(Phys.org) —Mozilla has released the second beta of its "Persona" identity bridging solution—offering users the possibility of a single login (e-mail address) and password for all of the sites they visit, or so the company claims.
Over time as Internet use has grown by a worldwide user community, the problem of maintaining multiple user accounts on various sites has grown to the extent that companies have now started creating solutions to solve the problem. Facebook Connect, and Google+ Sign-In are two prime examples—both allow users to sign in to websites users their respective web e-mail account information. But, both come with a caveat—using their bridging solutions means granting the respective host interactive rights with the website the user is trying to access. This, representatives at Mozilla say, is not something that users want—especially egregious is that it also allows the hosting site to track user activity across the Internet. Persona, they say, does neither and thus is a better choice for users.
The problem of multiple accounts has arisen as more websites have begun requiring users to log in to use their services. Such websites typically allow a user to pick a login name and password of their choosing and then use that information to track the user's activity on their site. The problem comes in as users choose different login names or passwords for different sites and then have to remember them when it comes time to access the site. A better approach, bridging solution providers say, is for users to create a single account with a single source site, and then use that same login name and password to create user accounts on other web sites. In such cases, the norm is for the bridge service to use the web e-mail address as the login name. Thus, to log in to other websites that work with the bridge service, the user need only type in their e-mail address and the same password they use for that e-mail provider.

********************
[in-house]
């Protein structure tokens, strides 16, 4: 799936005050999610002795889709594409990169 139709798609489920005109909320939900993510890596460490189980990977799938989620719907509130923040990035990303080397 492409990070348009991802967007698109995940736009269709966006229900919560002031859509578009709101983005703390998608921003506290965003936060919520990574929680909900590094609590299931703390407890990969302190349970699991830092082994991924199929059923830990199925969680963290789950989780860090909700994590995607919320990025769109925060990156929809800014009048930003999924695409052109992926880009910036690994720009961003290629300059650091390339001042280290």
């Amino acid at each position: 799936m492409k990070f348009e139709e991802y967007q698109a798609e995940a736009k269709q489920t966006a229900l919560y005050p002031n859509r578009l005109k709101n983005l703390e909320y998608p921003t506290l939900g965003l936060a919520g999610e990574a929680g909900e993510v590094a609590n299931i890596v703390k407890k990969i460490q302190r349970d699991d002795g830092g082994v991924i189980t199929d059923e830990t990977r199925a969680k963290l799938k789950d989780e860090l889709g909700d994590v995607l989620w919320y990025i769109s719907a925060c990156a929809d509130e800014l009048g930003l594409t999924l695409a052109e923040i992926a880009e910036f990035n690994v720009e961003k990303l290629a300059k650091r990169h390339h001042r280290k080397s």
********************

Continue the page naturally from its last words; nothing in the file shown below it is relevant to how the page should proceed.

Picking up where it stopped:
In the case of Persona, Mozilla has forged a relationship with Yahoo—users can log into sites that support Persona using their regular Yahoo e-mail address and password. Mozilla reps outline all the security precautions they've put in place to ensure that hackers can't access the stored e-mail addresses and passwords, but still don't have an answer for users who want to know what happens if someone steals their password some other way and then finds that all of the websites they visit have been compromised en masse.
Explore further: Gawker hack underscores flaws with passwords